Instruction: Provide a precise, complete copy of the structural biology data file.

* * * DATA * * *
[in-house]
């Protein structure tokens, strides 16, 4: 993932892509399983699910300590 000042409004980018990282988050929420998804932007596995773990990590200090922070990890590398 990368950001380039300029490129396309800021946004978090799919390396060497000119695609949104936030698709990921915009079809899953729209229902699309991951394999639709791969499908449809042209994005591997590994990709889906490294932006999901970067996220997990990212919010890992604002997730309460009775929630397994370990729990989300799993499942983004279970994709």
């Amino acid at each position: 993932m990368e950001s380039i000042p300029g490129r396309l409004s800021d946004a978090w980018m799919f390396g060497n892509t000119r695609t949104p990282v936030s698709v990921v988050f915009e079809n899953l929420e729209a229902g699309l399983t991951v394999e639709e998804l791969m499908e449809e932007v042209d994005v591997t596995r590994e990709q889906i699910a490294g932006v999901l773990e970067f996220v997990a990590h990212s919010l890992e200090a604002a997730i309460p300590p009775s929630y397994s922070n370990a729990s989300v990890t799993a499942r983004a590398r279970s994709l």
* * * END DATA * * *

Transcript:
[in-house]
């Protein structure tokens, strides 16, 4: 993932892509399983699910300590 000042409004980018990282988050929420998804932007596995773990990590200090922070990890590398 990368950001380039300029490129396309800021946004978090799919390396060497000119695609949104936030698709990921915009079809899953729209229902699309991951394999639709791969499908449809042209994005591997590994990709889906490294932006999901970067996220997990990212919010890992604002997730309460009775929630397994370990729990989300799993499942983004279970994709």
């Amino acid at each position: 993932m990368e950001s380039i000042p300029g490129r396309l409004s800021d946004a978090w980018m799919f390396g060497n892509t000119r695609t949104p990282v936030s698709v990921v988050f915009e079809n899953l929420e729209a229902g699309l399983t991951v394999e639709e998804l791969m499908e449809e932007v042209d994005v591997t596995r590994e990709q889906i699910a490294g932006v999901l773990e970067f996220v997990a990590h990212s919010l890992e200090a604002a997730i309460p300590p009775s929630y397994s922070n370990a729990s989300v990890t799993a499942r983004a590398r279970s994709l």